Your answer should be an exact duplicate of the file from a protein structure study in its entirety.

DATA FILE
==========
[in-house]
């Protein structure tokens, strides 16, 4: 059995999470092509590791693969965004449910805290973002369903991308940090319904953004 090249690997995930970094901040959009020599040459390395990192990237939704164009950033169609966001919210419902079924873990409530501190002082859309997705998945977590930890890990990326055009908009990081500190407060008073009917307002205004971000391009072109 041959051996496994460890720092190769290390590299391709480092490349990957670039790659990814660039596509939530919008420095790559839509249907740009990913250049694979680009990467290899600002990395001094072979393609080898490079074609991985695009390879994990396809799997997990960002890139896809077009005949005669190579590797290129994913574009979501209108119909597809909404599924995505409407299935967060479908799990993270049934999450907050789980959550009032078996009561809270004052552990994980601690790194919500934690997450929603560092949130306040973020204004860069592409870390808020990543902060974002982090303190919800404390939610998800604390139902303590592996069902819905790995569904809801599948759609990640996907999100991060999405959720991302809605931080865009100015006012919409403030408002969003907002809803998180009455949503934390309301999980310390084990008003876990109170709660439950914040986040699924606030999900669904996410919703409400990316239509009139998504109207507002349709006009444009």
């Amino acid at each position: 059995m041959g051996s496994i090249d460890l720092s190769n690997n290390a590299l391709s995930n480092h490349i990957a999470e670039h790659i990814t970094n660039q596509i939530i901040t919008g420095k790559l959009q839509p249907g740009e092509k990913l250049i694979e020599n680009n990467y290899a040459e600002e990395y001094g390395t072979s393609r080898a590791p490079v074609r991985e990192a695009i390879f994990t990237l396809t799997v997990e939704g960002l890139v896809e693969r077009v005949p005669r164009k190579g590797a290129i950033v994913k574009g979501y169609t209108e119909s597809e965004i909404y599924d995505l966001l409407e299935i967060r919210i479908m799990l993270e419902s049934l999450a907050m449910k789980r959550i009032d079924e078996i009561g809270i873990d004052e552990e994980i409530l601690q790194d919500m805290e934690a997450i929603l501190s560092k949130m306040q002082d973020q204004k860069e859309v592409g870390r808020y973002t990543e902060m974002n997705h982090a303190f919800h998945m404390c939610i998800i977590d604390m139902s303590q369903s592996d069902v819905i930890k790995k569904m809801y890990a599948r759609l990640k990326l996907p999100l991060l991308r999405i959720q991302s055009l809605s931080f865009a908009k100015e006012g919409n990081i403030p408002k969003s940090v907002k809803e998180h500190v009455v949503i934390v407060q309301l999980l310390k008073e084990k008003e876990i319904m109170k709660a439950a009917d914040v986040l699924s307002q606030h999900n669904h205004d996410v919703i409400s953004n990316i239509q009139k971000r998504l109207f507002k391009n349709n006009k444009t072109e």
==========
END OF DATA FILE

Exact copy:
[in-house]
């Protein structure tokens, strides 16, 4: 059995999470092509590791693969965004449910805290973002369903991308940090319904953004 090249690997995930970094901040959009020599040459390395990192990237939704164009950033169609966001919210419902079924873990409530501190002082859309997705998945977590930890890990990326055009908009990081500190407060008073009917307002205004971000391009072109 041959051996496994460890720092190769290390590299391709480092490349990957670039790659990814660039596509939530919008420095790559839509249907740009990913250049694979680009990467290899600002990395001094072979393609080898490079074609991985695009390879994990396809799997997990960002890139896809077009005949005669190579590797290129994913574009979501209108119909597809909404599924995505409407299935967060479908799990993270049934999450907050789980959550009032078996009561809270004052552990994980601690790194919500934690997450929603560092949130306040973020204004860069592409870390808020990543902060974002982090303190919800404390939610998800604390139902303590592996069902819905790995569904809801599948759609990640996907999100991060999405959720991302809605931080865009100015006012919409403030408002969003907002809803998180009455949503934390309301999980310390084990008003876990109170709660439950914040986040699924606030999900669904996410919703409400990316239509009139998504109207507002349709006009444009």
């Amino acid at each position: 059995m041959g051996s496994i090249d460890l720092s190769n690997n290390a590299l391709s995930n480092h490349i990957a999470e670039h790659i990814t970094n660039q596509i939530i901040t919008g420095k790559l959009q839509p249907g740009e092509k990913l250049i694979e020599n680009n990467y290899a040459e600002e990395y001094g390395t072979s393609r080898a590791p490079v074609r991985e990192a695009i390879f994990t990237l396809t799997v997990e939704g960002l890139v896809e693969r077009v005949p005669r164009k190579g590797a290129i950033v994913k574009g979501y169609t209108e119909s597809e965004i909404y599924d995505l966001l409407e299935i967060r919210i479908m799990l993270e419902s049934l999450a907050m449910k789980r959550i009032d079924e078996i009561g809270i873990d004052e552990e994980i409530l601690q790194d919500m805290e934690a997450i929603l501190s560092k949130m306040q002082d973020q204004k860069e859309v592409g870390r808020y973002t990543e902060m974002n997705h982090a303190f919800h998945m404390c939610i998800i977590d604390m139902s303590q369903s592996d069902v819905i930890k790995k569904m809801y890990a599948r759609l990640k990326l996907p999100l991060l991308r999405i959720q991302s055009l809605s931080f865009a908009k100015e006012g919409n990081i403030p408002k969003s940090v907002k809803e998180h500190v009455v949503i934390v407060q309301l999980l310390k008073e084990k008003e876990i319904m109170k709660a439950a009917d914040v986040l699924s307002q606030h999900n669904h205004d996410v919703i409400s953004n990316i239509q009139k971000r998504l109207f507002k391009n349709n006009k444009t072109e």